There’s no arguing that reading has changed over the course of history. From scanning cave drawings to opening downloaded books on the latest tablet, we are a society interested in sharing ideas by freezing out thoughts in time for someone to engage with at a later date.
New York Times columnist David Carr recently polled his co-workers regarding their reading habits. What are they reading? How are they reading it?
The Sweet Spot video focuses primarily on books however there are so many more reading touchpoints throughout our day.
Think about it this way: When a friend asks you what you’re reading what’s the first thought that comes to mind? Probably the book you’re currently flipping through, right? Why is that? Is it because a book involves a process, sitting down over multiple days, spanning several or dozens of hours depending on its size?
Now think abut everything that you read today. How many blog posts, tweets, Facebook updates, online articles, magazine features, newspaper columns, and so forth did you pick up or scroll through? In a few weeks you probably read more words than you have on your bookshelf at home. That’s because we constantly type, read, type some more, and wait for the next response. Messages via email or texting night just be the most words you will read in your life (just a guesstimate).
The other day a friend asked me what I was reading. I had just finished Homeland, a bit of teen fiction by Cory Doctorow that I checked out from the library. I was staring at a stack of books, all with Dewey Decimal references on their spines. Next up was Engage! by Brian Solis. I hadn’t cracked it open yet and I wasn’t looking forward to it. I had it in my head that this was homework, a book I acquired for the sole purpose of learning more for my profession.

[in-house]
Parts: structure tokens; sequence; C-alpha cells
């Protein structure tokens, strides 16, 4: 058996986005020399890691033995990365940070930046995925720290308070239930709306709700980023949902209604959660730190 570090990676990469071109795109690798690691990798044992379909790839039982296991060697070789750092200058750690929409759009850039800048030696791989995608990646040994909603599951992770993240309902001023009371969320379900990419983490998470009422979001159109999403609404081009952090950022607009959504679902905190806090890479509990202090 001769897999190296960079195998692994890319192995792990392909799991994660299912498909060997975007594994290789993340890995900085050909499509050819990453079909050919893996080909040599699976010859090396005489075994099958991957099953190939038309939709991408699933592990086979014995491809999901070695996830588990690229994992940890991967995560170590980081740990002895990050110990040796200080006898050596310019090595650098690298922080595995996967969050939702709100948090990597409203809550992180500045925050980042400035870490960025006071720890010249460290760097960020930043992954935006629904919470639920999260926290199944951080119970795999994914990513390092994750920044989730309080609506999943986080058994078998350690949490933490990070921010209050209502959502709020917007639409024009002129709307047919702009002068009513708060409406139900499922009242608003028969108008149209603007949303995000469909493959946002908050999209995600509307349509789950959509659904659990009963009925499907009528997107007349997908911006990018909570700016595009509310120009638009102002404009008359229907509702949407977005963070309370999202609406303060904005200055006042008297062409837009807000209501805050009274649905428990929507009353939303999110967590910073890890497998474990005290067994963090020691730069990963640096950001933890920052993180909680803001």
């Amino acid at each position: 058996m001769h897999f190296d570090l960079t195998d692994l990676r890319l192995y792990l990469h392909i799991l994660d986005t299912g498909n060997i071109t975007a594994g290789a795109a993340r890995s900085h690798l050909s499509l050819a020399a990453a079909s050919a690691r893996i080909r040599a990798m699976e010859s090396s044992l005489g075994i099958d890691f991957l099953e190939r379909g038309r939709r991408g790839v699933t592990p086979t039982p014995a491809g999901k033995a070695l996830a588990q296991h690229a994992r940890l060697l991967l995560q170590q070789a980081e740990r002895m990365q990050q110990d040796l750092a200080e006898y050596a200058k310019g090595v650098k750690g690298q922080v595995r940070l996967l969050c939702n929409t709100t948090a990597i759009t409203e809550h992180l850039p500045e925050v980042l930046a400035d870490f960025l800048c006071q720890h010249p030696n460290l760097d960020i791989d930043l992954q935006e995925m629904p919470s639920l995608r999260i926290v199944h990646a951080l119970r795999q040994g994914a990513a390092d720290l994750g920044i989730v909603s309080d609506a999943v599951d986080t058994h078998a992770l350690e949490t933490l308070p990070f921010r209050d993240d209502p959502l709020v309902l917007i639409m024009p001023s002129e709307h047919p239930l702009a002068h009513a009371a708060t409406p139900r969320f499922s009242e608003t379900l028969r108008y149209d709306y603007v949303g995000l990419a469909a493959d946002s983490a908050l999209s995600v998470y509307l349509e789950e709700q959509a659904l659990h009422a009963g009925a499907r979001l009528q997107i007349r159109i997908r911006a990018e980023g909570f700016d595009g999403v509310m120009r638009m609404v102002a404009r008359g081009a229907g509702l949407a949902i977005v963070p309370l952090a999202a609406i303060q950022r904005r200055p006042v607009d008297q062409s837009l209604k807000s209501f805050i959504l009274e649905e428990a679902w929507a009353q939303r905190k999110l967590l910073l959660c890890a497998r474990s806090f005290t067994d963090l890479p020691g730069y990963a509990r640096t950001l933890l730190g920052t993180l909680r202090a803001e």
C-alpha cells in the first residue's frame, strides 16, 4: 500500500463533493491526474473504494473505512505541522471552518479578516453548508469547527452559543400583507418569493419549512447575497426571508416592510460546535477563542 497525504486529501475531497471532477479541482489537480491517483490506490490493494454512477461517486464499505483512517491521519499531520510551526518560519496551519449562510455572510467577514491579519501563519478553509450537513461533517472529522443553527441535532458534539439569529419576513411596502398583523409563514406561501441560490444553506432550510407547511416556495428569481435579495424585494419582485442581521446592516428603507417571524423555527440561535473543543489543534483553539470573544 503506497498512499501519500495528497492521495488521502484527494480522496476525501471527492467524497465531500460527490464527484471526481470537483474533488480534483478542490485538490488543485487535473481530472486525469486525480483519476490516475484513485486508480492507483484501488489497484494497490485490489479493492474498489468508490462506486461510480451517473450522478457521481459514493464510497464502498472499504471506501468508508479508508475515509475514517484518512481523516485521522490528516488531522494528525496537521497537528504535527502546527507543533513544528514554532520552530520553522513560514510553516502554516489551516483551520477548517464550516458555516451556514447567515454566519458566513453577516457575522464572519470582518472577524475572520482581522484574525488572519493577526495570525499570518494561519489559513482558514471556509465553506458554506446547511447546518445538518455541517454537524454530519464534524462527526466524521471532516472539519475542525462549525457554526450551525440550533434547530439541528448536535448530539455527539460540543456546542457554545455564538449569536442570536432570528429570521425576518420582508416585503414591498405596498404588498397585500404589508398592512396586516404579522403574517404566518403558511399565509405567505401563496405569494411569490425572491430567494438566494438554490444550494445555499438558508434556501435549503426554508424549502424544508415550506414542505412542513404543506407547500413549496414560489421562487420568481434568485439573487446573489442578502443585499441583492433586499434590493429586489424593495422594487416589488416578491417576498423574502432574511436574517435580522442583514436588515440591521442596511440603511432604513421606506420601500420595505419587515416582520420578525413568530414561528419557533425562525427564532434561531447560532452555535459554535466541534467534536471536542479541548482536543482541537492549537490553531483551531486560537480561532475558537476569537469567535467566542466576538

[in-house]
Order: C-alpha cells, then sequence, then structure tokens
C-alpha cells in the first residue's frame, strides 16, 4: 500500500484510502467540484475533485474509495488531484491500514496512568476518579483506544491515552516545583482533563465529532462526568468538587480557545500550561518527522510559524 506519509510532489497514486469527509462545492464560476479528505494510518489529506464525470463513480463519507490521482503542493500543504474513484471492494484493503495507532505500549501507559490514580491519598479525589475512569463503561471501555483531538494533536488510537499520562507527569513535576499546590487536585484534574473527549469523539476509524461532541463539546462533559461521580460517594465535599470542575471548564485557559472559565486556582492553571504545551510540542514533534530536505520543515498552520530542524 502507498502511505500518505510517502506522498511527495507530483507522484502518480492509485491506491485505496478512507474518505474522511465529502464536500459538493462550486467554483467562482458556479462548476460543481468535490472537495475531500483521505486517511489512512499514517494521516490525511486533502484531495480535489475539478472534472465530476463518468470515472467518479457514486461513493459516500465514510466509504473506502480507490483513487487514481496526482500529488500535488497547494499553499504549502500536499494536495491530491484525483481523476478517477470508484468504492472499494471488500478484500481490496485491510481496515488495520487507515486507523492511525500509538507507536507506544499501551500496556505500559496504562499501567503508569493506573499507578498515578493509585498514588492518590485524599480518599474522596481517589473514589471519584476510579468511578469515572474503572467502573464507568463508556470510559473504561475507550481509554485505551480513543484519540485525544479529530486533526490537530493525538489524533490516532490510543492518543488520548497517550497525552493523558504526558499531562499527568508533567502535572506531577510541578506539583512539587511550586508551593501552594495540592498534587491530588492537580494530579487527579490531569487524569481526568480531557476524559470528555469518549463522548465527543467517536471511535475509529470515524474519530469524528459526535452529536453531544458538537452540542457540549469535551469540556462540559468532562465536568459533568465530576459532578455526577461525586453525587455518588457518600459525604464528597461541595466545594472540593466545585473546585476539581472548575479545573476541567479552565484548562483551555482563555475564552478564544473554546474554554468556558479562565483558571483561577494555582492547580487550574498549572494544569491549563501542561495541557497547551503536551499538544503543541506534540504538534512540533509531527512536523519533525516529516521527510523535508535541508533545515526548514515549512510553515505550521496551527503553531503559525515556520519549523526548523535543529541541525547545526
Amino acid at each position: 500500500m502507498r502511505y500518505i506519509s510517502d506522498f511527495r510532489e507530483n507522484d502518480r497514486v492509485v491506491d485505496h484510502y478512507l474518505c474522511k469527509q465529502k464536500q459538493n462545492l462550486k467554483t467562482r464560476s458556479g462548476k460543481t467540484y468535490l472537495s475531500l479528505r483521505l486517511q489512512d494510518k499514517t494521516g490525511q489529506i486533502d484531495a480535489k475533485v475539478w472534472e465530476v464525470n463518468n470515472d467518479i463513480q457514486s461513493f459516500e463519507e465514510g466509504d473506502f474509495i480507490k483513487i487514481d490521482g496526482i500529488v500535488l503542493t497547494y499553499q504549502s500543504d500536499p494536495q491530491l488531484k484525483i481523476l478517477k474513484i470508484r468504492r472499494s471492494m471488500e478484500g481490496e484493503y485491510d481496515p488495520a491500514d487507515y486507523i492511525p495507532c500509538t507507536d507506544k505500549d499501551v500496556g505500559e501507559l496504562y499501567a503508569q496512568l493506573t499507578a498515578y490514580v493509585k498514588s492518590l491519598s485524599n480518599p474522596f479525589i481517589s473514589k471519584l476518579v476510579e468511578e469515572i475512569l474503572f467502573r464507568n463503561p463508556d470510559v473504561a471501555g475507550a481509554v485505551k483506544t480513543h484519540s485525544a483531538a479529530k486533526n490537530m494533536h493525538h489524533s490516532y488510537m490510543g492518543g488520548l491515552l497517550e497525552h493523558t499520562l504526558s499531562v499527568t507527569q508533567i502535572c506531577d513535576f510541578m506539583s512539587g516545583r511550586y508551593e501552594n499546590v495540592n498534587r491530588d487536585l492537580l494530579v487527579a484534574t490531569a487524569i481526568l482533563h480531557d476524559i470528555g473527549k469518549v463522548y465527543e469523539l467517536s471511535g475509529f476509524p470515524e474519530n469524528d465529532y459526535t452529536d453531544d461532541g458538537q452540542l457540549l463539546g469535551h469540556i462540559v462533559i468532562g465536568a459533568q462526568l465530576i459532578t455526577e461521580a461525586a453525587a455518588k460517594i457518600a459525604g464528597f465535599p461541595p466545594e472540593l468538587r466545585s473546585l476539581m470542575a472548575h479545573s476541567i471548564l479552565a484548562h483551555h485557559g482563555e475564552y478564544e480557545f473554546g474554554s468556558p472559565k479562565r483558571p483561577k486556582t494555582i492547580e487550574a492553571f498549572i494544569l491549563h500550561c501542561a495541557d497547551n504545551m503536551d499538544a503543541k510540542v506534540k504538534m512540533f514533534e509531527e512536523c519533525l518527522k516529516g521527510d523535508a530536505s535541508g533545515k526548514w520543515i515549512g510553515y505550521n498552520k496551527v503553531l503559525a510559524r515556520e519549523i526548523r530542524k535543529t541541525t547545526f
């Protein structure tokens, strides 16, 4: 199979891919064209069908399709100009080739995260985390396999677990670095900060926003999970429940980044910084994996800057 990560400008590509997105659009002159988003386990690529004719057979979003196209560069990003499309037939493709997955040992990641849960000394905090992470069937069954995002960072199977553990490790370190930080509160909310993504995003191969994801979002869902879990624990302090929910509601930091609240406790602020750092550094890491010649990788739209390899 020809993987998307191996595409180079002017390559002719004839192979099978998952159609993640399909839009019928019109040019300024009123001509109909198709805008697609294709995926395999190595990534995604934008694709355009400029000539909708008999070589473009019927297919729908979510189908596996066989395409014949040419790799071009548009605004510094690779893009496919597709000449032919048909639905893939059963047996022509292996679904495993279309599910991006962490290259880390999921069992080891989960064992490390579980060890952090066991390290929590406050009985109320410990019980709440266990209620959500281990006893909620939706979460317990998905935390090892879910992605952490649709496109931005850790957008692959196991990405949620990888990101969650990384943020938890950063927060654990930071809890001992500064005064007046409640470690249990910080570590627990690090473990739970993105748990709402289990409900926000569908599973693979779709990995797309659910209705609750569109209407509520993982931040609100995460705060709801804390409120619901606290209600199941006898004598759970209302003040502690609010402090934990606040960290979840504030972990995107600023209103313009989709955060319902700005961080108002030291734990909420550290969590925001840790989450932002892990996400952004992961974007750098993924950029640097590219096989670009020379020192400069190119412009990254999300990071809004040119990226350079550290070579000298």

This is the perfect moment to explain my one rule of reading books: never assign yourself homework. I had broken that rule here and it was haunting me. But I digress.
I couldn’t answer my friend because I wasn’t reading anything. That is, I didn’t count the NY Times Magazine article I was catching up on from a few weeks back, the research I was doing for a client, the hundreds of tweets I had read that day, or the press release I had ghost written for a friend (yes, writing involves reading).
Unlike Carr’s questions to his colleagues, I saw what I read as a fundamental qualification to if I was reading. I disqualified anything web based, opting only for the inky pages of bound stories. Why was that? Sure I dislike digital reading and I don’t own a tablet. I have shelves lined with books, a desk stacked with print outs, and a coffee table with a separate shelf for the growing pile of newspapers and magazines my wife brings home each day. I spend hours reading every day, scanning the internet for blog post fodder, newspaper features to quickly dive in and jump back out of key moments in someone’s life story, and countless online articles linked through Twitter.
So what made the cut? What was I reading? It seems it is everything and nothing at the same time. In my mind, reading is a process, defined by putting something down and picking it back up, maybe at least three times – this disqualifies feature articles and really only makes room for books.
Why is this? Maybe it’s because we didn’t receive a newspaper when I was growing up or that my formative years were before digital posts. Maybe it’s because I prefer physical books and the smell of aged paper over pixels.
Maybe it’s just that reading is personal and it means something different to each one of us. So what are you reading?